Niederreiter has never had usage like had in Carolina post-trade in 2018-19. His previous single-season high for TOI per game was 15:33 in 2015-16; with the Hurricanes, he was over 18 minutes a night. Just looking at his 2018-19 splits alone between Minnesota and Carolina, he gained about 2:30 at 5v5 and :30 on the power play per game. That kind of usage would give him roughly an additional 5-6 points above what we’d expect with Minnesota at 5v5 and an extra 2-3 points above Minnesota on the PP. Just the additional minutes alone brings him from a 50- or 55-point guy to a 60- or 65-point guy.

I am assuming Nino plays most of his minutes with Sebastian Aho again. That duo was lethal, by the way, as the Hurricanes scored 3.3 goals/60 minutes at 5v5, a rate that would be among the best in the league. It was supported by a very reasonable 8.5 percent on-ice conversion rate, too, so it wasn’t a percentage binge. They were just that good at generating offence.

On the other side, we have Andreas Athanasiou, and he might have the quietest 30-goal season in recent memory. It wasn’t a mirage, either, as Athanasiou, at 5v5, scored at rates similar to guys like Brad Marchand and Jeff Skinner over AA’s first three years. It shouldn’t be a surprise, then, that he finally popped 30 in 2018-19. In total, over his four years and 247 games (more than three 82-game seasons), Athanasiou is ranked fourth in the league in goals per 60 minutes at 5v5. That’s astounding.

Detroit is in the midst of their rebuild but there is still a ways to go. They have promising young players like Hronek and Zadina, but the current roster is still bogged down with a lot of poor offensive players. With that said, general manager Steve Yzerman intimated the signing of Valtteri Filppula effectively means that AA will be moving to the wing. Andreas Athanasiou as a third-line centre has a wildly different expected outcome than Andreas Athanasiou as a first-line winger.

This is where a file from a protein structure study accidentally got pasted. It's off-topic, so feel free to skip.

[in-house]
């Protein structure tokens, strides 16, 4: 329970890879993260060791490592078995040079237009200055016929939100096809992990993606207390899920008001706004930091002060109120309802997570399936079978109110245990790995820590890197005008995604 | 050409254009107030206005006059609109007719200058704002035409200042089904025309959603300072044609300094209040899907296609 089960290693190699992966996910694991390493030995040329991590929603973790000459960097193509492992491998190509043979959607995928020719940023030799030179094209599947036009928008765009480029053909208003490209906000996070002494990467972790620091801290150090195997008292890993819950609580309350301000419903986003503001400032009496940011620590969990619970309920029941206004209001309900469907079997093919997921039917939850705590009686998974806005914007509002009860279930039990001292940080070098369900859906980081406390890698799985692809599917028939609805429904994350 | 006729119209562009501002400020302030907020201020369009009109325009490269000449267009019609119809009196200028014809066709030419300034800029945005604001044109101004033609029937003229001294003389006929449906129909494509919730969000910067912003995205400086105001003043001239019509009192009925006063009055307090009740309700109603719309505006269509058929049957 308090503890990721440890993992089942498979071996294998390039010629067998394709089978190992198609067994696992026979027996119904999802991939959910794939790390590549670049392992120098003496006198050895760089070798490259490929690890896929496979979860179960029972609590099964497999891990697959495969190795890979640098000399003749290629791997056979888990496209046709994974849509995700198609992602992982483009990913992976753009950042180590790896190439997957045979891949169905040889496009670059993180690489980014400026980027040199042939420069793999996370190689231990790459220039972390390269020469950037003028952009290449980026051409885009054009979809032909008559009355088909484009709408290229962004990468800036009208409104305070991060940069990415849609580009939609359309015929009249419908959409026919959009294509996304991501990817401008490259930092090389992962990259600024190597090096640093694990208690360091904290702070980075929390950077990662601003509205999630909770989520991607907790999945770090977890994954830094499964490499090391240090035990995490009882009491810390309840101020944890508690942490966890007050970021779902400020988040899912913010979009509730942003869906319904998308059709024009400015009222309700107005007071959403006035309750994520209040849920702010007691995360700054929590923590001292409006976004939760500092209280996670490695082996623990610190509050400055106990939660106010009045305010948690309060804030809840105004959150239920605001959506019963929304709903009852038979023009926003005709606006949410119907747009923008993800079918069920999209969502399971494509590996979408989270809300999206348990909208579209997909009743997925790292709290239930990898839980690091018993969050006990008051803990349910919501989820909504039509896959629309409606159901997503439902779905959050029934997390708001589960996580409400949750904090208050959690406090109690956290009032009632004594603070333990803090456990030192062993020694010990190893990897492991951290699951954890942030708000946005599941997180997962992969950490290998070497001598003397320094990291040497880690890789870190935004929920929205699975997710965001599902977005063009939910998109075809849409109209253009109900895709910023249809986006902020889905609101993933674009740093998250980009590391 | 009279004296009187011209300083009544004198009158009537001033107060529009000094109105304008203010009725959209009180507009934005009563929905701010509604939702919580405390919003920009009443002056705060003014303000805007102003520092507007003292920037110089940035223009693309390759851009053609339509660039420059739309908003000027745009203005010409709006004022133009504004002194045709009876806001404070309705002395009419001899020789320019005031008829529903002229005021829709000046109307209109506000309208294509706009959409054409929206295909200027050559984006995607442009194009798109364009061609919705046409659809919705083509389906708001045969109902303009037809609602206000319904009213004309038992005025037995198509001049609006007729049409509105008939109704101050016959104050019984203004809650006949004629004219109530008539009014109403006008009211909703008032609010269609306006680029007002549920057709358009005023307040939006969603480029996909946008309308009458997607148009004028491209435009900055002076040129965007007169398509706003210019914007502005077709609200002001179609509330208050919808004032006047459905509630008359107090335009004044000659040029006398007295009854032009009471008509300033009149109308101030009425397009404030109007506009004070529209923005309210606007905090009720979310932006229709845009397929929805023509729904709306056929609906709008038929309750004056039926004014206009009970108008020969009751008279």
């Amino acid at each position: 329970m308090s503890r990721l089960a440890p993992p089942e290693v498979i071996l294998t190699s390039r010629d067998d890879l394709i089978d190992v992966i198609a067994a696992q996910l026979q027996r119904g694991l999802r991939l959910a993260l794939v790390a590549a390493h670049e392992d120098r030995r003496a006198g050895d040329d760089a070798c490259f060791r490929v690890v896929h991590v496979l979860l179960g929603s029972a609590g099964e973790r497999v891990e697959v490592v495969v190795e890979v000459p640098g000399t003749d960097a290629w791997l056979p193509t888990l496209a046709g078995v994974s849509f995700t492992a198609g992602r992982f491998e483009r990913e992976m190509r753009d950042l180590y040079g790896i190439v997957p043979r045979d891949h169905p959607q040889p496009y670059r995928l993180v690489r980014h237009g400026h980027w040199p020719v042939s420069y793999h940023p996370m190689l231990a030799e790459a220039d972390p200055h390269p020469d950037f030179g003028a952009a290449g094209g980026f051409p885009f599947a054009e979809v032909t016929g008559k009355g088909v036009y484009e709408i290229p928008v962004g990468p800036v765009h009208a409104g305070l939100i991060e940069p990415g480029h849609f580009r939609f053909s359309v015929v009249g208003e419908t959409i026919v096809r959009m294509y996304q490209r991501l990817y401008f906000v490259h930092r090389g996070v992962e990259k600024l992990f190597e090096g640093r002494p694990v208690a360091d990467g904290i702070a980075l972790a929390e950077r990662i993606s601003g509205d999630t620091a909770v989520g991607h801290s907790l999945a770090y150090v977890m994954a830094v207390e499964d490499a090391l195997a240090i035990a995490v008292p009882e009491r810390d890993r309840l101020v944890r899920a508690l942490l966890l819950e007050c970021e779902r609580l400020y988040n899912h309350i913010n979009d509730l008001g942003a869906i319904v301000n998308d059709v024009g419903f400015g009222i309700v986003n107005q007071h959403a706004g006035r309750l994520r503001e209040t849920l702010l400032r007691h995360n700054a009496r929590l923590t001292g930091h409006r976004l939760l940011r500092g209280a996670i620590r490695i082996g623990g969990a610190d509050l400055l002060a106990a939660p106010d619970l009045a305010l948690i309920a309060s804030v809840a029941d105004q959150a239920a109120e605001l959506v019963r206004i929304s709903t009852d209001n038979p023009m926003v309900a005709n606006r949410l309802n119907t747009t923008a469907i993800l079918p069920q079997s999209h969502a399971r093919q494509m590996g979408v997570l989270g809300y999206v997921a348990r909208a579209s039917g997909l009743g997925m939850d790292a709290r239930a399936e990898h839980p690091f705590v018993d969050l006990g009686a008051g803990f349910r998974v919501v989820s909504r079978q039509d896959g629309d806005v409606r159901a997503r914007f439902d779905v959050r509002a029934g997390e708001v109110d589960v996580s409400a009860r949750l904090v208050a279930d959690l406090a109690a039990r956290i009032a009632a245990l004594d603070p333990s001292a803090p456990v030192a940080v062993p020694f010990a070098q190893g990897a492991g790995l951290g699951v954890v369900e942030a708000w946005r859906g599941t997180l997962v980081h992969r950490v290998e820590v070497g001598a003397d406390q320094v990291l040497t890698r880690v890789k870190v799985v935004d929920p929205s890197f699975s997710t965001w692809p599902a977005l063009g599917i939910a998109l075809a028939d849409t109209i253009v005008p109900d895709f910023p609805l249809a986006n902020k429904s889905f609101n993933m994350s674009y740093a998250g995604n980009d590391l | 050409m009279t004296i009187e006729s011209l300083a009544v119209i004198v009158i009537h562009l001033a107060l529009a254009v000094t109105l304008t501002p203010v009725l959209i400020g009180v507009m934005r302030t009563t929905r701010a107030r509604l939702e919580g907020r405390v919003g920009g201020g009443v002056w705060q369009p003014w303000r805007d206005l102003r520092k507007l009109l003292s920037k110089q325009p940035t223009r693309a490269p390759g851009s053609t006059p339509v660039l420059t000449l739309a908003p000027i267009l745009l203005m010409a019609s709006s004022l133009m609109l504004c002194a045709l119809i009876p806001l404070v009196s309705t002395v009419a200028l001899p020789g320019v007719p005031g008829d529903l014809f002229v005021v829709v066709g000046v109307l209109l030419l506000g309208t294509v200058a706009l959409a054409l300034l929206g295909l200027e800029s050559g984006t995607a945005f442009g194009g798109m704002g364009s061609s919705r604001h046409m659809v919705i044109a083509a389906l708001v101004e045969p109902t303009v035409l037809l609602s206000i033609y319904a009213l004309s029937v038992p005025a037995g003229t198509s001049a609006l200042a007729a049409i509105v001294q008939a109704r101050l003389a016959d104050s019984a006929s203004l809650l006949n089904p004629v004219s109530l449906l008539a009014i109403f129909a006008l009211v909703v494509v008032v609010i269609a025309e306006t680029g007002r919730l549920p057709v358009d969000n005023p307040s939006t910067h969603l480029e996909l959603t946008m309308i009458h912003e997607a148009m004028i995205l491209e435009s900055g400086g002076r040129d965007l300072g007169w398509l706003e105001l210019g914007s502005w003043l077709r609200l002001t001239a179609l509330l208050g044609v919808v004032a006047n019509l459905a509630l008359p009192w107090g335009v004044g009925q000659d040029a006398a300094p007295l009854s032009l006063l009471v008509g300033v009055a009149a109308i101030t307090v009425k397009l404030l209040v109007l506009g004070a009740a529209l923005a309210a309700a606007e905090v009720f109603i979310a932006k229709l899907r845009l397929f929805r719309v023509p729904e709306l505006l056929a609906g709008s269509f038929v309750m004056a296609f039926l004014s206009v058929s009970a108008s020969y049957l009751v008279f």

To me, this question breeds one question of its own, and it’s the only one that matters: will Jeff Blashill play Athanasiou with Dylan Larkin or move him down the lineup to spread the scoring? Given Blashill’s reticence to play AA with Larkin in the past, and the general awfulness of Detroit’s power play, my answer leans Nino.



I will say right out of the gate that I would exclude Giordano. He turns 36 years old in October and the time to draft him was last year, not this year. He had a career year that included a three-year high in 5v5 individual shooting percentage, a four-year high in 5v5 individual points percentage (IPP, or the rate at which a player garners a point when his team scores a goal with him on the ice), a six-year high in 5v5 on-ice shooting percentage, a five-year high in PPP/60 minutes, and a career-high in on-ice PP goals per 60 minutes. In other words, a lot of things went right for him, and did so in his age-35 season. I would look to trade him for picks rather than rely on a 36-year old to repeat a career year. In the odd chance he does, you have Burns as a tentpole of your blueline.

Just to get the basics out of the way, my projection for Toews in 2019-20 is 26 goals and 43 assists for a nice total of 69 points. For Trocheck, it’s 23 goals and 26 assists for 49 points. Trocheck has typically been good for a lot more assists (he had 24 in 55 games last year) but my assumption here is that he’s mostly lost his role on the top PP unit. He has averaged 13 PPAs/82 games over the last three years and my projection for 2019-20 is 6.3. That explains most of the drop in his assist total.

So, we’re at the point where it’s mostly a wash between goals and shots, and Toews has a big edge in PPPs (~8), assists (~17), and FOW (~110). Trocheck has the expected edge in hits (~87) and blocks (~11). In total, using a value measurement called Standings Gained Points, I have Toews as about 16 percent more valuable, in a nutshell, than Trocheck. My answer is Toews, though if you feel you really need hits, Trocheck is fine.